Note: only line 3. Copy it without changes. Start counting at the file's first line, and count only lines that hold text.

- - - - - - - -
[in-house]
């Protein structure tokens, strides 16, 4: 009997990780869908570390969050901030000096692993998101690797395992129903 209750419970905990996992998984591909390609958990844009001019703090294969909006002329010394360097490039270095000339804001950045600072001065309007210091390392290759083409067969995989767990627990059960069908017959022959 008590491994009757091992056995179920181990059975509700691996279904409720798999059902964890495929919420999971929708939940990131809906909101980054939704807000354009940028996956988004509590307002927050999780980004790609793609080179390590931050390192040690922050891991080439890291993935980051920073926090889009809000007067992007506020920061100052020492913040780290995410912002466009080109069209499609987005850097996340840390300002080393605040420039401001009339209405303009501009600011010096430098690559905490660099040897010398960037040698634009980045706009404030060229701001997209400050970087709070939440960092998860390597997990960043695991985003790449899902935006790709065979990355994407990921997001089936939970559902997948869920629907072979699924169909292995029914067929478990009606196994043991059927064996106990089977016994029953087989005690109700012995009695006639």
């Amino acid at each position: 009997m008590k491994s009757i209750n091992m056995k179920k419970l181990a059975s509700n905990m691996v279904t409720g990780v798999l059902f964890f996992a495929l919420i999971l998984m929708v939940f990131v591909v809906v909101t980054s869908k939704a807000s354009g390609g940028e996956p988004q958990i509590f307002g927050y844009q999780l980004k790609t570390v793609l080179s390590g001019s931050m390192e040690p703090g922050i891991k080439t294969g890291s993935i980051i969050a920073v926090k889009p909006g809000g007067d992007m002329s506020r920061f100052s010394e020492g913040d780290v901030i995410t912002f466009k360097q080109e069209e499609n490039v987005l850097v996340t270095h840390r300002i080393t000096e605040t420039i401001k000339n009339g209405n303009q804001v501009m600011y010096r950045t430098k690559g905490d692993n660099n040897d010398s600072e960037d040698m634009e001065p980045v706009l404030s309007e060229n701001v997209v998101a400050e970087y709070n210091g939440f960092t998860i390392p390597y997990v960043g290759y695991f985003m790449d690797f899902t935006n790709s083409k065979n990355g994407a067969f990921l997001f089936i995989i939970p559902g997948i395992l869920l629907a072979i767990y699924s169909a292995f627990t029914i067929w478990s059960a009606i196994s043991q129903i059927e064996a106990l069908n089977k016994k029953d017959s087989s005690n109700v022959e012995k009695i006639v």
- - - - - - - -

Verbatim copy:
């Amino acid at each position: 009997m008590k491994s009757i209750n091992m056995k179920k419970l181990a059975s509700n905990m691996v279904t409720g990780v798999l059902f964890f996992a495929l919420i999971l998984m929708v939940f990131v591909v809906v909101t980054s869908k939704a807000s354009g390609g940028e996956p988004q958990i509590f307002g927050y844009q999780l980004k790609t570390v793609l080179s390590g001019s931050m390192e040690p703090g922050i891991k080439t294969g890291s993935i980051i969050a920073v926090k889009p909006g809000g007067d992007m002329s506020r920061f100052s010394e020492g913040d780290v901030i995410t912002f466009k360097q080109e069209e499609n490039v987005l850097v996340t270095h840390r300002i080393t000096e605040t420039i401001k000339n009339g209405n303009q804001v501009m600011y010096r950045t430098k690559g905490d692993n660099n040897d010398s600072e960037d040698m634009e001065p980045v706009l404030s309007e060229n701001v997209v998101a400050e970087y709070n210091g939440f960092t998860i390392p390597y997990v960043g290759y695991f985003m790449d690797f899902t935006n790709s083409k065979n990355g994407a067969f990921l997001f089936i995989i939970p559902g997948i395992l869920l629907a072979i767990y699924s169909a292995f627990t029914i067929w478990s059960a009606i196994s043991q129903i059927e064996a106990l069908n089977k016994k029953d017959s087989s005690n109700v022959e012995k009695i006639v």